by Francisco Salazar
Angel Acosta has much to be thankful for.
Acosta has the adoration and support from people in Puerto Rico, he is a world titleholder and he is part of what many consider to be the greatest rivalry in boxing.
He also has the penchant to end fights with one punch.
Acosta will defend his WBO junior flyweight title tonight against Abraham Rodriguez inside The Joint at the Hard Rock Hotel and Casino in Las Vegas. The 12-round bout will headline a ‘Facebook Watch’ stream (9 p.m. ET/ 6 p.m. PT).
The fight will be another chapter in the Mexico-Puerto Rico rivalry. Will Acosta-Rodriguez be added to the significant bouts that made the rivalry between the boxing-rich countries, such as Salvador Sanchez-Wilfredo Gomez, Julio Cesar Chavez, Edwin Rosario, and Gomez-Lupe Pintor?
Even the two recent wars between Orlando Salido and Juan Manuel Lopez gave the rivalry the jolt it needed.
That all depends on what game-plans both Acosta and Rodriguez want to implement, but it also depends on how aggressive and willing both fighters will stand and trade in the pocket during the fight. For Acosta, he will do his part to give fans action.
“This fight (tonight) has the potential to be the best in this rivalry,” Acosta told BoxingScene.com over the phone earlier this week. “I’ve always done my part to be in great fights. To give the fans a great show. This fight between myself and Rodriguez could live up to the expectations of the great fights between Puerto Ricans and Mexicans. Everyone knows when Puerto Ricans and Mexicans fight that it is going to be a war.”
Acosta (18-1, 18 knockouts), who lives and trains in San Juan, will be defending his WBO title for the second time. In his last bout on June 16, the 28-year-old Acosta stopped Carlos Buitrago of Nicaragua in the 12th and final round in his hometown of San Juan.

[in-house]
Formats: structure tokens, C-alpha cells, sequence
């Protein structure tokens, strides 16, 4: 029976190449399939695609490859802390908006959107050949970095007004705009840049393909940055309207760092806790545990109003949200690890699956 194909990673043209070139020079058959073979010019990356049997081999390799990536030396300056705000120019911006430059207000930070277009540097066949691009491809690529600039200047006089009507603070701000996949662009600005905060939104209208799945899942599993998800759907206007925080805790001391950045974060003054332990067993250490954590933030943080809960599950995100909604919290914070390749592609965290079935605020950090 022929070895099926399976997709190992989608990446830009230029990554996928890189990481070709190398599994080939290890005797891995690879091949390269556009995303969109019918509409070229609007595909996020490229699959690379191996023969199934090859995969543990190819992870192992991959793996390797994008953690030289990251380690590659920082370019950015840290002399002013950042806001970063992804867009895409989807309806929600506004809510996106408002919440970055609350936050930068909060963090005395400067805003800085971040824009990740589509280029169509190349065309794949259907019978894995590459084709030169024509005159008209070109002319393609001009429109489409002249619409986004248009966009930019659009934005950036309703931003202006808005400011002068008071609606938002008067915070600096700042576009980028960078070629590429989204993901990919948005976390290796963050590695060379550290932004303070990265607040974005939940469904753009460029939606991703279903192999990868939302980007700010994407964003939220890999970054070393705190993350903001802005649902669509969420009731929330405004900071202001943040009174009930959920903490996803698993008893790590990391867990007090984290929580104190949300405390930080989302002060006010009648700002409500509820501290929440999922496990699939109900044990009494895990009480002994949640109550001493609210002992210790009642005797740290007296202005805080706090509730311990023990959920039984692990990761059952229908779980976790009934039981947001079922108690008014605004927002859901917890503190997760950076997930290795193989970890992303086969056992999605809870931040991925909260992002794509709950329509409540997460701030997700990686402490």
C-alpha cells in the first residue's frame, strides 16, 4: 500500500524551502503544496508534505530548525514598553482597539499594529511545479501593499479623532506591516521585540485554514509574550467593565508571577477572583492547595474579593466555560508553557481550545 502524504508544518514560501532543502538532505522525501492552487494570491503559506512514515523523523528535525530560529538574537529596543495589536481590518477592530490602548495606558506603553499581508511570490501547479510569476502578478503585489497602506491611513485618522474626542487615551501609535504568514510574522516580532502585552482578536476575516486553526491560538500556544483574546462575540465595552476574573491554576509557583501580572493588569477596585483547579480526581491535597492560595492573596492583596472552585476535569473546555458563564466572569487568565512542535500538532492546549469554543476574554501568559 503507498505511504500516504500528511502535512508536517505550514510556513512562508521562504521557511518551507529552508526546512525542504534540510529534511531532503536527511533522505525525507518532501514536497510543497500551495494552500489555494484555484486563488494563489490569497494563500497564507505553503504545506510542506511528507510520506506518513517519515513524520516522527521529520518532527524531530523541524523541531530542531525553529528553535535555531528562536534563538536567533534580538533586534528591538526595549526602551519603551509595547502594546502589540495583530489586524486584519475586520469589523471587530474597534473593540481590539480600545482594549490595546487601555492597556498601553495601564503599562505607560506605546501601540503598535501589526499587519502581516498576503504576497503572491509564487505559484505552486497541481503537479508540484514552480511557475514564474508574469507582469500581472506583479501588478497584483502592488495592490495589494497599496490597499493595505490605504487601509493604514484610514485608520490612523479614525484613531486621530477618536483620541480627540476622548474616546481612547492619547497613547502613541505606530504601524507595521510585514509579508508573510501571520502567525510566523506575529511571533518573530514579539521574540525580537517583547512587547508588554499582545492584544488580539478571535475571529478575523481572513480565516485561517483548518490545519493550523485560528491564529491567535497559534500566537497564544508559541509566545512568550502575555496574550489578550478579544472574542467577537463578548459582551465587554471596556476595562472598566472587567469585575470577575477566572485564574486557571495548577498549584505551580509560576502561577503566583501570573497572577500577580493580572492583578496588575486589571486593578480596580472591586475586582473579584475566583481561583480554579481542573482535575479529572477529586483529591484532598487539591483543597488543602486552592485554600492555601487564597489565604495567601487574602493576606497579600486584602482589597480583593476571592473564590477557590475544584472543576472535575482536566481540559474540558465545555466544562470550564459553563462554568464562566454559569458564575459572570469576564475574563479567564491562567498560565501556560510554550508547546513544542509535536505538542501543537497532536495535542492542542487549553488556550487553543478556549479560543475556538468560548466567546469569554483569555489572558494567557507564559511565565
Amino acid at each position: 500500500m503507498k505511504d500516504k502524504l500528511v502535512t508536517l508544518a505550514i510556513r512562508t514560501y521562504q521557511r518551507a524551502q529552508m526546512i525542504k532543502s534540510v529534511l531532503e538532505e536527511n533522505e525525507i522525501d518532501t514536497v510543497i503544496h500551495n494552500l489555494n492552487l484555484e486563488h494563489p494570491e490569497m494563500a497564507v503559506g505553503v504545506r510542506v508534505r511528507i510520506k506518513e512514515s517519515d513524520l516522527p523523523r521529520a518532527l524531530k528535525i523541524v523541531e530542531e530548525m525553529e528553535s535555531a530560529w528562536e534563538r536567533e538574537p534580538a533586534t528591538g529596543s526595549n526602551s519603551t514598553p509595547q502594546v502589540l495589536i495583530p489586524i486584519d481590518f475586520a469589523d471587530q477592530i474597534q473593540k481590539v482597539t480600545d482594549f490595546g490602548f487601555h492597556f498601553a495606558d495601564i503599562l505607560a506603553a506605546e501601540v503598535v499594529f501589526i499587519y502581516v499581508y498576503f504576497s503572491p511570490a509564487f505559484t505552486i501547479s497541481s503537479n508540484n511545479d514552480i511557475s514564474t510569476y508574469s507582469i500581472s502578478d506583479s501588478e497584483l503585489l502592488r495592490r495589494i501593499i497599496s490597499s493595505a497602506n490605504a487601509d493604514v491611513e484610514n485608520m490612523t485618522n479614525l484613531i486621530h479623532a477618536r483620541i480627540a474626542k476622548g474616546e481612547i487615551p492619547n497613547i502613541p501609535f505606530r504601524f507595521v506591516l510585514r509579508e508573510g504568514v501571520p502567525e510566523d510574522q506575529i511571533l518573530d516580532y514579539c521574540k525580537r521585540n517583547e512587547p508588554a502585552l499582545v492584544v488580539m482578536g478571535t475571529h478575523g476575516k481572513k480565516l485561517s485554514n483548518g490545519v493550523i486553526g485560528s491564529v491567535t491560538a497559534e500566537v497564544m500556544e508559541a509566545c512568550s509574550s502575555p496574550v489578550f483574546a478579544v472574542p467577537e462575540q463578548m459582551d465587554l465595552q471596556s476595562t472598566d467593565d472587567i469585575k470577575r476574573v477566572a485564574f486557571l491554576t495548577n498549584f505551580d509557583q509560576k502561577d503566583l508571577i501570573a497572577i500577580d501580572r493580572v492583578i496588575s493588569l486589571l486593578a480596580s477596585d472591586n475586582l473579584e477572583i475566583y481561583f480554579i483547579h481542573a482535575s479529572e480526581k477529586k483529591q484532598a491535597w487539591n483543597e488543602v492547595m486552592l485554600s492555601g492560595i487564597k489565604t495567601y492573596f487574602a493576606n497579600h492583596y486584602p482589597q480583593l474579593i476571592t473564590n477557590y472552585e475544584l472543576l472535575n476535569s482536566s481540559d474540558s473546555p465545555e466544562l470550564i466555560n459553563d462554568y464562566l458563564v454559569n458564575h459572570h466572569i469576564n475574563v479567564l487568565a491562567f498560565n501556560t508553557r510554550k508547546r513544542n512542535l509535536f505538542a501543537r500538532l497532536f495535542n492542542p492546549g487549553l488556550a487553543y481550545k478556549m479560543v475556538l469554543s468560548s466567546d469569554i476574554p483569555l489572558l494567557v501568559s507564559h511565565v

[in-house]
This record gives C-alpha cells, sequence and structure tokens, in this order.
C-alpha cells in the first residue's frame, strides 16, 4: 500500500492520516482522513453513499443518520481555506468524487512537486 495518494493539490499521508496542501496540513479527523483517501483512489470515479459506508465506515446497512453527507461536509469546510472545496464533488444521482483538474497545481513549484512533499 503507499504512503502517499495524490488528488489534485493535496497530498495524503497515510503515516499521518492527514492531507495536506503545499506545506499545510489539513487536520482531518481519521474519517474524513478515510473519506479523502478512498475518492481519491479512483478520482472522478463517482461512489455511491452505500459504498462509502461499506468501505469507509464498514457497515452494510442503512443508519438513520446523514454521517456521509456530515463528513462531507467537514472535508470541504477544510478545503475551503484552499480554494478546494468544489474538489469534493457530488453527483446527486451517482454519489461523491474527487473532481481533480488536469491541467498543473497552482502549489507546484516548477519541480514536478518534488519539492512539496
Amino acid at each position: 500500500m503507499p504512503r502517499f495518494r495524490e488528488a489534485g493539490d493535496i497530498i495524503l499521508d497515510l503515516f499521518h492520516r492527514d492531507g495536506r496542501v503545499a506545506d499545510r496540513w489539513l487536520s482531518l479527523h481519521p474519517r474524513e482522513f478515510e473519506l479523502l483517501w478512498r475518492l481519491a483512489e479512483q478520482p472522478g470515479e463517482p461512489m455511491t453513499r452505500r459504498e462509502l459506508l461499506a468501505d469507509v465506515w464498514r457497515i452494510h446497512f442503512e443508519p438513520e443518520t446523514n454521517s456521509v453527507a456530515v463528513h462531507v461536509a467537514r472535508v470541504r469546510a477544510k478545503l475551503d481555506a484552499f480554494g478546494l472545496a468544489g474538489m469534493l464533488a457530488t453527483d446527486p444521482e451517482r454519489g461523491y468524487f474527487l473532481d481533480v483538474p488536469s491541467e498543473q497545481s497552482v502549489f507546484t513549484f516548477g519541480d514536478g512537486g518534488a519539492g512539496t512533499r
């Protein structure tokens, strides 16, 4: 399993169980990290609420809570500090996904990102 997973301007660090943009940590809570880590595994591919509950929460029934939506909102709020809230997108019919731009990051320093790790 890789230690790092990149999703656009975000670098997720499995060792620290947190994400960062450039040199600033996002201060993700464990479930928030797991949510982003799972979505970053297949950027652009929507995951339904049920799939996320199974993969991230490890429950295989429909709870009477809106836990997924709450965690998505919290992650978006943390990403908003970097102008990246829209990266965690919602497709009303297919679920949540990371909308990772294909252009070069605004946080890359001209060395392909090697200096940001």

He will face a fighter in Rodriguez (23-1, 11 KOs), who resides in Tijuana, that who’s most impressive win was a unanimous decision over contender Saul Juarez on Dec. 6. Acosta knows Rodriguez will give it his all to take the title away from him.
“I know this is Rodriguez’s first time fighting for a world title,” said Acosta, who won the vacant WBO title on Dec. 2, knocking out Juan Alejo in round 10. “I know what he is going through. I was once the challenger when I fought for a world title. I have to be more motivated and hungry to keep my crown.”
Acosta would like to unify the division. There are other world titleholders in the division, including Japan’s Ken Shiro (WBC) and Hekkie Budler of South Africa (WBA). Nicaragua’s Felix Alvarado and Randy Petalcorin of the Philippines are fighting for the vacant IBF title on Oct. 29.
With the talented fighters at 108 pounds jostling for position as to who the best is, Acosta is modest on where he ranks himself in the division.
“I know I’m a good fighter. I believe I’m one of the best fighters in the division. The press and boxing fans know that the 108-pound division is a tough division. I’m just trying to be the best I can be.”
Acosta also fights for the people of Puerto Rico who were affected by Hurricane Maria last year.
“The hurricane was tough, but Puerto Rico is recovering little by little. I fight for them as I watch the island rebuild. Seeing the people pick themselves up does motivate me to fight and do well for the people. I know Puerto Rico will rise again.”
He may be a world titleholder, and he could be at the peak of his career, but Acosta believes he can still become a better fighter and improve his skill-set.
There are also the possibilities of fighting on bigger fight cards on larger platforms in the future, which is why Acosta wants to be the best fighter he can be. A win tonight over Rodriguez will put him in that spot sometime late next year.
“I believe that you always learn, especially in boxing. I want to continue learning in this sport. I’m grateful to learn from my corner. I can’t say I’m a complete fighter yet, but I am working hard to achieve that goal.”
“I am grateful to Cotto Promotions and Golden Boy Promotions (who co-promote Acosta) for the opportunities they have given me so far. I just have to follow through and do my job to work hard in the gym and defend my world title.”
Francisco A. Salazar has written for Boxingscene.com since September of 2012 and has covered boxing in Southern California and abroad since 2000. Francisco also covers boxing for the Ventura County (Calif.) Star newspaper. He can be reached by email at [email protected] or on Twitter at FSalazarBoxing